You may not realize it, but there is a lot of money that can be made from selling your online identity to those who are up to no good. This makes it a great opportunity for hackers to make enough money to pay their electricity bills. This year alone, 5 million Gmail passwords were stolen, 7 million from Dropbox and 2 million from Facebook, and we can only guess how many other thefts went undetected.
Microsoft’s Office 356 poses as another opportunity for malicious attacks but the software giant isn’t just sitting around waiting for an invasion, they are in a way fighting fire with fire to enhance system security and protect customer privacy.
In a recent post on the Office Blog, Microsoft detailed the way the company prepares from emerging security threats to Office 365. The company does so with what it calls the “Assume Breach” approach involving two teams of its own hackers from a range of different background. The red team attempts all sorts of unorthodox methods to gain unauthorized access to Office 365 while the blue teams takes all the means necessary to counter attack and lock the red team out.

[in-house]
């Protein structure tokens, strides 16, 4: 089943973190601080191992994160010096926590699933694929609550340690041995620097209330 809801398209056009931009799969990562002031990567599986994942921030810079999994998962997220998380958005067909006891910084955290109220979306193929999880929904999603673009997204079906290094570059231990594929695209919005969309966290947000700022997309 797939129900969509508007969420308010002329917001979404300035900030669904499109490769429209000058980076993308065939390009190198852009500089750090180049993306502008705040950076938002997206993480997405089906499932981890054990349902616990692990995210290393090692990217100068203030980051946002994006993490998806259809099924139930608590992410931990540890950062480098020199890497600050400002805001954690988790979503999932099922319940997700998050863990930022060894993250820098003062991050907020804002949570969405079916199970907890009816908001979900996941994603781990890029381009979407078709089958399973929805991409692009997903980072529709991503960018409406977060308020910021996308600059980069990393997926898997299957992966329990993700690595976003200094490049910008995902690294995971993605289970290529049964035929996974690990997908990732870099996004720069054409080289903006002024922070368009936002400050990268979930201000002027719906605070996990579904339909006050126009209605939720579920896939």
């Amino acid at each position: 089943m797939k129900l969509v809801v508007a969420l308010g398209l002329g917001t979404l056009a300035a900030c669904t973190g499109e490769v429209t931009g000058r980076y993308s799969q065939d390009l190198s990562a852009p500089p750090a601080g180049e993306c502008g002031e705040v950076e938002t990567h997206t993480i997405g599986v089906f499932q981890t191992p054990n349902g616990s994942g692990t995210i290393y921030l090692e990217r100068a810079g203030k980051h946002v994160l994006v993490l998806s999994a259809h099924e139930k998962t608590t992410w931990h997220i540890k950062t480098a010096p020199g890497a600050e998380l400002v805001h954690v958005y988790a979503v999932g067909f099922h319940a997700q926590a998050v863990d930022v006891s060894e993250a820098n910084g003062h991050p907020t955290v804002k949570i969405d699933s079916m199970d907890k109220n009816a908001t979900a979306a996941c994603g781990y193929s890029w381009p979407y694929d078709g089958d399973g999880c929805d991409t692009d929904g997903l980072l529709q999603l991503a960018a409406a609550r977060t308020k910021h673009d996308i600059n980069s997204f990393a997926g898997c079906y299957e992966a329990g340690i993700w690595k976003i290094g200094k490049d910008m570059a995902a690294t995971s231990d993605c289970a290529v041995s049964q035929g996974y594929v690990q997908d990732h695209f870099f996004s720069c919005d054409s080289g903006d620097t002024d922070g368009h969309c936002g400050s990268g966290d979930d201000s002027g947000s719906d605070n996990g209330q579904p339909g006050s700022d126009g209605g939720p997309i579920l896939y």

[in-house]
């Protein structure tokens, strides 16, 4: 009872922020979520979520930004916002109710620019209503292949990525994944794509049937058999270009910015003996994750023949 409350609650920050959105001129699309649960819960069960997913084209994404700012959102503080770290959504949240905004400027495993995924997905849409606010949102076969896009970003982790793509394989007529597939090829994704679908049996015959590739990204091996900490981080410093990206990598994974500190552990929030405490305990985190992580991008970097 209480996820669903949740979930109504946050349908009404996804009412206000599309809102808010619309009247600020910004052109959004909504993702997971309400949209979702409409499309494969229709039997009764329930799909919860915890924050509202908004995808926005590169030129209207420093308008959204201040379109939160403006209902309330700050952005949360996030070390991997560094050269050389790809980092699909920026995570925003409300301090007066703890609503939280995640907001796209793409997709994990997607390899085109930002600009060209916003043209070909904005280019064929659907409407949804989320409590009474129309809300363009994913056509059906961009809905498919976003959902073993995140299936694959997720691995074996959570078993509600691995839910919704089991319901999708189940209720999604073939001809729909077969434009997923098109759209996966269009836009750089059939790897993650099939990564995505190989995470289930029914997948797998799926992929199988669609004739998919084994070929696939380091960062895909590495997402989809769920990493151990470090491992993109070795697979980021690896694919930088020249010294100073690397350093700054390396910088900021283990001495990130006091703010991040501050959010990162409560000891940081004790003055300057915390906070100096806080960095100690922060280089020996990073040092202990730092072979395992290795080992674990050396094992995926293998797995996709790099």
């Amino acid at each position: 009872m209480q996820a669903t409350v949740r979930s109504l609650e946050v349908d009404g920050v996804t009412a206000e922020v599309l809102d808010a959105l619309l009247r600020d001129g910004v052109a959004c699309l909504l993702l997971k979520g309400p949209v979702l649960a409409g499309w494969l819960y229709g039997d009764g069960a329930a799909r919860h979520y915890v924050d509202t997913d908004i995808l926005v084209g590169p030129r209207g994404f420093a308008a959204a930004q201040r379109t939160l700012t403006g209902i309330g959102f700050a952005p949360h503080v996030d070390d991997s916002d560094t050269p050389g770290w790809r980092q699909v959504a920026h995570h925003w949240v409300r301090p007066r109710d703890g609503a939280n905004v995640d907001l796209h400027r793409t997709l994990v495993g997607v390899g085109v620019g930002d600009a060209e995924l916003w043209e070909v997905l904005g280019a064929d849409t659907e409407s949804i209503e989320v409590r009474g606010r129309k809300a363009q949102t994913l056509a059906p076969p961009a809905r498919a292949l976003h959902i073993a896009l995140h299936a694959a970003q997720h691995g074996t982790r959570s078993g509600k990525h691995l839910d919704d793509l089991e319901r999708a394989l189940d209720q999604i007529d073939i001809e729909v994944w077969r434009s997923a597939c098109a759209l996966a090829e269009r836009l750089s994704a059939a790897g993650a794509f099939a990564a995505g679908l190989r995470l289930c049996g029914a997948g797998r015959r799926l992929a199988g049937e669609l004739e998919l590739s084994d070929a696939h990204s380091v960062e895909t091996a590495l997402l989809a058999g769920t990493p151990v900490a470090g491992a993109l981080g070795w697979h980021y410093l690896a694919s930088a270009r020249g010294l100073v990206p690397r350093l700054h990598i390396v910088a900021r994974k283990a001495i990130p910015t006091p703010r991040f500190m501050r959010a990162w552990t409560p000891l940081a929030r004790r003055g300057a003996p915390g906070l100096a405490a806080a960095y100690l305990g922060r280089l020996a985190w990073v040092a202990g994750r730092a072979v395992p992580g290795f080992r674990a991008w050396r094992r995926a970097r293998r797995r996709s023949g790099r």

“As a team, we push ourselves to creatively anticipate and simulate attacks from real-world adversaries using Tactics, Techniques and Procedures (TTP) that we know from ongoing research on emerging threats and trends. This then leads to the proactive exploration of vulnerabilities during a phase we call “reconnaissance” followed by “exploitation” where we try to bypass protections that may be in place and then lastly attempts to “access” the data.”
Microsoft has of course set a few rules of engagement to ensure that no customer data is targeted and that the service remains active and operable to the public, in addition to ensuring that the existing security systems in place and not severely compromised and leaving the door open for the worlds hackers.
Both teams then work with the company’s engineering division to patch exploits to reinforce Office 365’s security systems, so customers can rest assured that their data is safe. And in the event that a malicious attempt does occur, Microsoft will be quick to respond.